Stop Avoiding Stuff, by Matthew S. Boone, Jennifer Gregg, and Lisa W. Coyne, tackles avoidance using techniques from acceptance and commitment therapy. It teaches microskills that you can use as alternatives to avoidance, and suggests teeny tiny practices along the way.
The book starts off with a look at what avoidance is and why we do it. It doesn’t chastise people for avoiding, and acknowledges that the behaviour continues because it accomplished a purpose at some point and helped you to gain a bit of control. However, the avoidance and attempts at control can end up getting in the way of actually living.
Mindfulness is approached with the same kind of realistic attitude. “If you do an image search on your favorite search engine, you’ll get a bazillion pictures of beautiful people sitting in the lotus position, looking blissful and serene. Those images don’t always square with people’s lived experience of mindfulness.” Sounds about right!
I liked the authors’ approach to emotions. They explain that “emotions are information, not enemies.” The problem is that we tend to respond to them as if they’re literal threats, and then avoid based on the fear of potential emotions. The book talks about how to work through the different parts of an emotion to help isolate it from all the other crap we tend to pile on top. Readers are encouraged to feel an emotion rather than fight or feed it.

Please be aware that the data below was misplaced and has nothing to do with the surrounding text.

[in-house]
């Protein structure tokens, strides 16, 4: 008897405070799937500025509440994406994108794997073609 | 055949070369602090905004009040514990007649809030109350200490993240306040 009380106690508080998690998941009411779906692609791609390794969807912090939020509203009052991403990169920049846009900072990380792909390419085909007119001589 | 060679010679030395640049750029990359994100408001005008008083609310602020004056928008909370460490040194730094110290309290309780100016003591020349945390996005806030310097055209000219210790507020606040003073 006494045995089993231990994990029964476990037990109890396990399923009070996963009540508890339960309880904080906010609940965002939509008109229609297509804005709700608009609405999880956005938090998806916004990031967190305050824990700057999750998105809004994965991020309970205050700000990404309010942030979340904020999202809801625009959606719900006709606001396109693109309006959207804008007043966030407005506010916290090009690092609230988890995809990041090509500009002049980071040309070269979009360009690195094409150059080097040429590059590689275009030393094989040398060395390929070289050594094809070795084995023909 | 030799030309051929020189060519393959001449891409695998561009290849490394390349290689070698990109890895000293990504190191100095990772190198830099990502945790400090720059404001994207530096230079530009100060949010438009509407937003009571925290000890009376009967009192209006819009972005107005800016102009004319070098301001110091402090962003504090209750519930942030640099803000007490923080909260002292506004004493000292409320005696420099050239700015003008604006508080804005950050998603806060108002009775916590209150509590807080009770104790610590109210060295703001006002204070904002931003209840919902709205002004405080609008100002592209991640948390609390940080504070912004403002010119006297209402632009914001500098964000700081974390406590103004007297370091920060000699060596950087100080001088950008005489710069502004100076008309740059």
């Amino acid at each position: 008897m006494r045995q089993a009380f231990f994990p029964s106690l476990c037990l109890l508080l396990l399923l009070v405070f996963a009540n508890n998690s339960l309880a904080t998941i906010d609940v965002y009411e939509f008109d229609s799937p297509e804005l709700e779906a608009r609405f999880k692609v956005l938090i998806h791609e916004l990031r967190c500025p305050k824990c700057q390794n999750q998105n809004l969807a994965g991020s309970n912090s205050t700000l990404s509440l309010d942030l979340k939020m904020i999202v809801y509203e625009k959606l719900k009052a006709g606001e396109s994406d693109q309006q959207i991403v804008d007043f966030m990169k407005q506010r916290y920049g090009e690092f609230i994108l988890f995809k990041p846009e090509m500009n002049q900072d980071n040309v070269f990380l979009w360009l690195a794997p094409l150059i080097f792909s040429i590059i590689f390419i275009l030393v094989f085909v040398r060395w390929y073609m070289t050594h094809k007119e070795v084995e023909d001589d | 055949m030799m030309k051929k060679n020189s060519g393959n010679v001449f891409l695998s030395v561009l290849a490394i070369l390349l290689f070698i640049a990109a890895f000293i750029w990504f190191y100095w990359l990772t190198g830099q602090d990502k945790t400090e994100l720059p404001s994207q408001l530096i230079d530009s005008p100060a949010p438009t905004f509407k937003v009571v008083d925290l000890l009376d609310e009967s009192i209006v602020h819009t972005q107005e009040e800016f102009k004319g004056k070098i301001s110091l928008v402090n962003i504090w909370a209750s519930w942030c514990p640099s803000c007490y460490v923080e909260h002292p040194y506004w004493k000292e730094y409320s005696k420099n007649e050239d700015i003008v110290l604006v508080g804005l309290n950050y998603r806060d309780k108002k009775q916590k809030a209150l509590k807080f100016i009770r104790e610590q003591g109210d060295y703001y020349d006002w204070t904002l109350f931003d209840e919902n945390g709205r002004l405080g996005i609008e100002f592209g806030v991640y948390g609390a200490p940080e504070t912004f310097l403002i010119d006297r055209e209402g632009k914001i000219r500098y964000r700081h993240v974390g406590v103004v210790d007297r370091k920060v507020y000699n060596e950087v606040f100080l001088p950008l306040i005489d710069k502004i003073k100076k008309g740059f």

Willingness is also discussed, and it’s described as an openness to whatever shows up. It’s neither wanting nor controlling/avoiding. It’s about taking actions, even though they’re uncomfortable, that will contribute to the life that you want to live., and strategies are offered to help with actually doing that.
The book also talks about evaluating thoughts, not in terms of good or bad, but in terms of workability. How is it actually serving you? Other topics include what we can and can’t control (for instance, we can’t control our immediate thoughts and feelings), the self-stories that we create, gratitude, and thinking traps (cognitive distortions).
The book has short chapters, which are further broken up into sections, making it impaired concentration-friendly. The book is written in a casual, friendly tone that’s not therapist speak-ish, and everything is framed in very real-world terms. I thought this book did a really good job of tackling the topic of avoidance.
Stop Avoiding Stuff is available on Amazon (affiliate link).
I received a reviewer copy from the publisher through Netgalley.
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